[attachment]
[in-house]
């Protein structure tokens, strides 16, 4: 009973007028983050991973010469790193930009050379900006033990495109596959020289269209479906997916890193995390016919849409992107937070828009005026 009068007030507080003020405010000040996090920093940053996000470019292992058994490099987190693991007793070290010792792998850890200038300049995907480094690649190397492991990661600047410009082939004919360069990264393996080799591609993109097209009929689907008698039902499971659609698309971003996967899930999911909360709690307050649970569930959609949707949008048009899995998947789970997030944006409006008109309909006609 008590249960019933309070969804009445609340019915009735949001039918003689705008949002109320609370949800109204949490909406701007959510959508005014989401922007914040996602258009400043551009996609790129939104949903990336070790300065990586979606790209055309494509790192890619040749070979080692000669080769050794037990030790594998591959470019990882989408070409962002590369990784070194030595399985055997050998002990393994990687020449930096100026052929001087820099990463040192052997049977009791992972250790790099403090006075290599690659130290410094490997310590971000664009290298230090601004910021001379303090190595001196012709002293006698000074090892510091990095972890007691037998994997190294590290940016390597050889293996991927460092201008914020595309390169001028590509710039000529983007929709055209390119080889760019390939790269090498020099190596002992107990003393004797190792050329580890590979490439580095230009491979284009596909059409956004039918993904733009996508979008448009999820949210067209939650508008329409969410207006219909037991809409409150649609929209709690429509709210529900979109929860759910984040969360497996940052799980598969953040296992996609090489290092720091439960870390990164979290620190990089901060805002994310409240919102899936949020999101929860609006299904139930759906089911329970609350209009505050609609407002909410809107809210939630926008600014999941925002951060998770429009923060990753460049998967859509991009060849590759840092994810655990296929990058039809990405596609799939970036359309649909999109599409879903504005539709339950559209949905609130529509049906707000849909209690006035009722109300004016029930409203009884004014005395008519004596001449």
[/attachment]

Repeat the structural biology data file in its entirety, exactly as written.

[in-house]
């Protein structure tokens, strides 16, 4: 009973007028983050991973010469790193930009050379900006033990495109596959020289269209479906997916890193995390016919849409992107937070828009005026 009068007030507080003020405010000040996090920093940053996000470019292992058994490099987190693991007793070290010792792998850890200038300049995907480094690649190397492991990661600047410009082939004919360069990264393996080799591609993109097209009929689907008698039902499971659609698309971003996967899930999911909360709690307050649970569930959609949707949008048009899995998947789970997030944006409006008109309909006609 008590249960019933309070969804009445609340019915009735949001039918003689705008949002109320609370949800109204949490909406701007959510959508005014989401922007914040996602258009400043551009996609790129939104949903990336070790300065990586979606790209055309494509790192890619040749070979080692000669080769050794037990030790594998591959470019990882989408070409962002590369990784070194030595399985055997050998002990393994990687020449930096100026052929001087820099990463040192052997049977009791992972250790790099403090006075290599690659130290410094490997310590971000664009290298230090601004910021001379303090190595001196012709002293006698000074090892510091990095972890007691037998994997190294590290940016390597050889293996991927460092201008914020595309390169001028590509710039000529983007929709055209390119080889760019390939790269090498020099190596002992107990003393004797190792050329580890590979490439580095230009491979284009596909059409956004039918993904733009996508979008448009999820949210067209939650508008329409969410207006219909037991809409409150649609929209709690429509709210529900979109929860759910984040969360497996940052799980598969953040296992996609090489290092720091439960870390990164979290620190990089901060805002994310409240919102899936949020999101929860609006299904139930759906089911329970609350209009505050609609407002909410809107809210939630926008600014999941925002951060998770429009923060990753460049998967859509991009060849590759840092994810655990296929990058039809990405596609799939970036359309649909999109599409879903504005539709339950559209949905609130529509049906707000849909209690006035009722109300004016029930409203009884004014005395008519004596001449």